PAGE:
Athens, Ga. – Women are in a unique position to create positive change around the globe, says Susan Fonseca, University of Georgia alumnae and founder of Women@TheFrontier, a forum that highlights women entrepreneurs. And, she says, there’s no better time for women than now because of the exponential rate of change enabled by technology.
Fonseca, who holds UGA degrees in anthropology and law, will lead UGA Women@TheFrontier, a poster exhibition and panel discussion on women as key drivers of innovations that address the world’s greatest challenges, on March 27, 12:30-3 p.m. in Mahler Auditorium at the UGA Center for Continuing Education Conference Center and Hotel.
The session is one of the key events during Thinc. at UGA Entrepreneurial Week, a celebration that includes lectures, workshops, panels discussions, competitions and networking that promise to engage, inspire and showcase innovative efforts by UGA faculty, students and alumni.
UGA Women@TheFrontier opens with poster exhibits by UGA women innovators and researchers. Fonseca will deliver the keynote following opening remarks from Libby Morris, UGA interim provost effective July 1. A panel discussion by UGA women pioneers will focus on entrepreneurship, technology, innovation and societal impact. Panelists include Toni Miles, director, Institute of Gerontology, College of Public Health; ValaRae Partee, undergraduate student in environmental engineering, College of Engineering; and Farah Samli, doctoral student, department of infectious diseases, College of Veterinary Medicine.
“Now is a great opportunity for female game-changers, as I call them,” said Fonseca. “These are women who are taking risks, who are taking a leadership role in pushing, promoting, creating, designing, disrupting-figuring something out that’s new, innovative in the area they are in. These are women who are aware of global impacts and global needs, who are committed to making a positive impact on other people’s lives. These are the women who are getting their hands dirty-who are really making the difference themselves.”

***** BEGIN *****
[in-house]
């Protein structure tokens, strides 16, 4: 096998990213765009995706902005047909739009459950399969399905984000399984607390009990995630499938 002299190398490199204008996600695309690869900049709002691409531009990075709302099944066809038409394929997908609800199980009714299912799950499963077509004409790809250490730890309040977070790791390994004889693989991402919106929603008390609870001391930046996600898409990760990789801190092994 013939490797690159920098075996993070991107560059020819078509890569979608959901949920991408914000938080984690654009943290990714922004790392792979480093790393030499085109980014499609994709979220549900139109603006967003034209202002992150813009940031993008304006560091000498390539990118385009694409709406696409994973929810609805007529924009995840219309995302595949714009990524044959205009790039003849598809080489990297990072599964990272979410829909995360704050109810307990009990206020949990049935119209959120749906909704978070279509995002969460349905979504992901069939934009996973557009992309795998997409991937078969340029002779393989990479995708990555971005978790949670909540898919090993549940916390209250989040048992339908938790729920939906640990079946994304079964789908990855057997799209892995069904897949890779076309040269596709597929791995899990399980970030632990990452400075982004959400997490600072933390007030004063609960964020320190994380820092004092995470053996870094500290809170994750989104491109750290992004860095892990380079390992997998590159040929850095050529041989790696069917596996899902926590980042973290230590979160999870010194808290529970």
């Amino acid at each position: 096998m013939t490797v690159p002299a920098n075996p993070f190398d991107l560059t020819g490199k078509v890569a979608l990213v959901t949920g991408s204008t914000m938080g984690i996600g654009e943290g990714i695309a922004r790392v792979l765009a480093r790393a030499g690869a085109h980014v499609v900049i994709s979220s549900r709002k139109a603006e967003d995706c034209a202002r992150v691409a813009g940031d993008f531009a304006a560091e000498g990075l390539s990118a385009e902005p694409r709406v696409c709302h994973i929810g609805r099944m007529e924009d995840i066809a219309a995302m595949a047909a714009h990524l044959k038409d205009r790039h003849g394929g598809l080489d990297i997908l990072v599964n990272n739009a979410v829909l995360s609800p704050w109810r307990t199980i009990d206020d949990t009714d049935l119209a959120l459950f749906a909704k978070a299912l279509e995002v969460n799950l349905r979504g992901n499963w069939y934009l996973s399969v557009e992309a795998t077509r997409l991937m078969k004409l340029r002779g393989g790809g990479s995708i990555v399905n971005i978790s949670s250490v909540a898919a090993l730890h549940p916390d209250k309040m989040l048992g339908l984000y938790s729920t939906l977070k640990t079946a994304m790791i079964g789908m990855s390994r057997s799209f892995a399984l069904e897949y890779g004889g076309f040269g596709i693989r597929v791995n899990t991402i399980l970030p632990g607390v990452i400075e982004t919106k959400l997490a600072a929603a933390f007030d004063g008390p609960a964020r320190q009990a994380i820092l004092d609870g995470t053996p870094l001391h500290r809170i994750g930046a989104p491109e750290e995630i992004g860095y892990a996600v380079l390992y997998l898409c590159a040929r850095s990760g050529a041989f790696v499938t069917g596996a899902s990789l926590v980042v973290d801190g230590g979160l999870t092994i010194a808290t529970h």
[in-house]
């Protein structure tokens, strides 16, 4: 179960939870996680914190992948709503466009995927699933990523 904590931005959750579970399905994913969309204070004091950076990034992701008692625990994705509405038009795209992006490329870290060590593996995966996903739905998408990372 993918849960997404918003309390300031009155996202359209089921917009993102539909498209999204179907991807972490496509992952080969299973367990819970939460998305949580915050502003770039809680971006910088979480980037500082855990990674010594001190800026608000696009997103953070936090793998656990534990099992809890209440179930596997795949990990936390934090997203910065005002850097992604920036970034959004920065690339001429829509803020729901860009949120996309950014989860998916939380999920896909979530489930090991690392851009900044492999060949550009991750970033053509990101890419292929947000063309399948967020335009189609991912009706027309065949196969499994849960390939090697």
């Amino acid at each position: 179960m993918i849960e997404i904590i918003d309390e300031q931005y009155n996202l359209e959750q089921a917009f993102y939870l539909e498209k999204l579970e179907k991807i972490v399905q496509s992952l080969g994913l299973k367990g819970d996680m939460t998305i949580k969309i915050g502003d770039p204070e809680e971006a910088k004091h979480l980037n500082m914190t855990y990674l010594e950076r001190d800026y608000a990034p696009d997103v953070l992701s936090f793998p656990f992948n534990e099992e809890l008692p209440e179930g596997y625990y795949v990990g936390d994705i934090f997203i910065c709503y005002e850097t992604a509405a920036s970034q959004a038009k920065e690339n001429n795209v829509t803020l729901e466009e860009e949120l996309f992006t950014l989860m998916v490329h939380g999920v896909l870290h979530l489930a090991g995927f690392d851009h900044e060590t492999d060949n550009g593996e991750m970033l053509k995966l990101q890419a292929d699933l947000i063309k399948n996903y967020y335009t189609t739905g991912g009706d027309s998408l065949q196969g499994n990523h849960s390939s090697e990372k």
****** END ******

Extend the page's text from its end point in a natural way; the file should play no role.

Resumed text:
“What’s often missing at the table and what women bring,” says Fonseca, “is the approach of ‘we’re all in it together.'” Women, she says, are able to create opportunities for everyone to be part of the conversation.
Fonseca said that women’s commitment to positive global impacts, combined with the fast pace of technological change, means that going with the status quo “now is often the riskier bet.”
Fonseca, who lives in Atlanta, said she did not set out to be an entrepreneur herself. Her father, one of 11 children, was raised in poverty in Honduras. Her mother, a nurse, joined the Peace Corps in Honduras, where Fonseca grew up. She says both parents educated her at an early age about the importance of giving back. “It’s in my DNA,” she said.
In addition to founding Women@TheFrontier, Fonseca is a founding member of Singularity University, an interdisciplinary university based at NASA Ames Research Center in California’s Silicon Valley, which offers a unique 10-week program aimed at stimulating disruptive thinking and solutions that solve some of the planet’s most pressing challenges. SU and UGA jointly sponsor the annual Global Impact Competition to select a graduate student to attend SU. Today, SU alumni are in more than 70 countries around the world.
Prior to SU, Susan negotiated diplomatic and international collaboration with Central American leaders, government officials and industry that culminated in the successful vote and passage of the Dominican Republic-Central America-U.S. Free Trade Agreement. She also has produced technical and scientific conferences.